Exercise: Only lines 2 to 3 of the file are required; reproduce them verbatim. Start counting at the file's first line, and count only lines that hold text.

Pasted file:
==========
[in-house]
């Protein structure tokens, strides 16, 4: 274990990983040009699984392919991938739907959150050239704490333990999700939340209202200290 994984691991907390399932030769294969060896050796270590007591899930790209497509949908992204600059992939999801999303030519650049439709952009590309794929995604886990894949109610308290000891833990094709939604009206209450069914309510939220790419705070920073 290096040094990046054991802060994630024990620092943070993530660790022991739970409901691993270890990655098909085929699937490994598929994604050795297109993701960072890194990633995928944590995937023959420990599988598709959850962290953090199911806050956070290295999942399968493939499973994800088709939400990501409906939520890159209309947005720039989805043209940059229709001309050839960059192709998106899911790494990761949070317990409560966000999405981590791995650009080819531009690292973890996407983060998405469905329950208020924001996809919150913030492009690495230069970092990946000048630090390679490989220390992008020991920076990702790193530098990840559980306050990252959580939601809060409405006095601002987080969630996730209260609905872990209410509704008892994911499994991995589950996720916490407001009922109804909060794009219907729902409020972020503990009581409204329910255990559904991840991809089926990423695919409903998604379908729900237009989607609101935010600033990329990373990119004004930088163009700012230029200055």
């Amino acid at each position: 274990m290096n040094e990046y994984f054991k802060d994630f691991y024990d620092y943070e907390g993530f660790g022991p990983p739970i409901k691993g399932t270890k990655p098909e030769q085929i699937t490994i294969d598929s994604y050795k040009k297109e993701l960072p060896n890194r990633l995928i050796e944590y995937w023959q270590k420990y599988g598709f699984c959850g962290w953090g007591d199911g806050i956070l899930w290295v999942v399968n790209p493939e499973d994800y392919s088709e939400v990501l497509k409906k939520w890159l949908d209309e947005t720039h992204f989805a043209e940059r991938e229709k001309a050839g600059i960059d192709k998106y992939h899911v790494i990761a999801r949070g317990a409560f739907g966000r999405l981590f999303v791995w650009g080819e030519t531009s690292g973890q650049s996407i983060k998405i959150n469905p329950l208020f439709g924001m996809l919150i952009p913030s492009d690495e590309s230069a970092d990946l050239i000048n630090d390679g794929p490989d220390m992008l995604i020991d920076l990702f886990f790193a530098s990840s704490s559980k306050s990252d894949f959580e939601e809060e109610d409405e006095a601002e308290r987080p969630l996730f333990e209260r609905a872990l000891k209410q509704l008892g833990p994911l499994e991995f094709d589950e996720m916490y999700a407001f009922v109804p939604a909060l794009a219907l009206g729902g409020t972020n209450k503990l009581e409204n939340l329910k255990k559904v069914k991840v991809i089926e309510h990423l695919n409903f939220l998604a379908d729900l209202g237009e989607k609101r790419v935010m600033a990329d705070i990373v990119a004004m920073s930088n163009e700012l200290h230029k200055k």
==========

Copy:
């Protein structure tokens, strides 16, 4: 274990990983040009699984392919991938739907959150050239704490333990999700939340209202200290 994984691991907390399932030769294969060896050796270590007591899930790209497509949908992204600059992939999801999303030519650049439709952009590309794929995604886990894949109610308290000891833990094709939604009206209450069914309510939220790419705070920073 290096040094990046054991802060994630024990620092943070993530660790022991739970409901691993270890990655098909085929699937490994598929994604050795297109993701960072890194990633995928944590995937023959420990599988598709959850962290953090199911806050956070290295999942399968493939499973994800088709939400990501409906939520890159209309947005720039989805043209940059229709001309050839960059192709998106899911790494990761949070317990409560966000999405981590791995650009080819531009690292973890996407983060998405469905329950208020924001996809919150913030492009690495230069970092990946000048630090390679490989220390992008020991920076990702790193530098990840559980306050990252959580939601809060409405006095601002987080969630996730209260609905872990209410509704008892994911499994991995589950996720916490407001009922109804909060794009219907729902409020972020503990009581409204329910255990559904991840991809089926990423695919409903998604379908729900237009989607609101935010600033990329990373990119004004930088163009700012230029200055």
């Amino acid at each position: 274990m290096n040094e990046y994984f054991k802060d994630f691991y024990d620092y943070e907390g993530f660790g022991p990983p739970i409901k691993g399932t270890k990655p098909e030769q085929i699937t490994i294969d598929s994604y050795k040009k297109e993701l960072p060896n890194r990633l995928i050796e944590y995937w023959q270590k420990y599988g598709f699984c959850g962290w953090g007591d199911g806050i956070l899930w290295v999942v399968n790209p493939e499973d994800y392919s088709e939400v990501l497509k409906k939520w890159l949908d209309e947005t720039h992204f989805a043209e940059r991938e229709k001309a050839g600059i960059d192709k998106y992939h899911v790494i990761a999801r949070g317990a409560f739907g966000r999405l981590f999303v791995w650009g080819e030519t531009s690292g973890q650049s996407i983060k998405i959150n469905p329950l208020f439709g924001m996809l919150i952009p913030s492009d690495e590309s230069a970092d990946l050239i000048n630090d390679g794929p490989d220390m992008l995604i020991d920076l990702f886990f790193a530098s990840s704490s559980k306050s990252d894949f959580e939601e809060e109610d409405e006095a601002e308290r987080p969630l996730f333990e209260r609905a872990l000891k209410q509704l008892g833990p994911l499994e991995f094709d589950e996720m916490y999700a407001f009922v109804p939604a909060l794009a219907l009206g729902g409020t972020n209450k503990l009581e409204n939340l329910k255990k559904v069914k991840v991809i089926e309510h990423l695919n409903f939220l998604a379908d729900l209202g237009e989607k609101r790419v935010m600033a990329d705070i990373v990119a004004m920073s930088n163009e700012l200290h230029k200055k």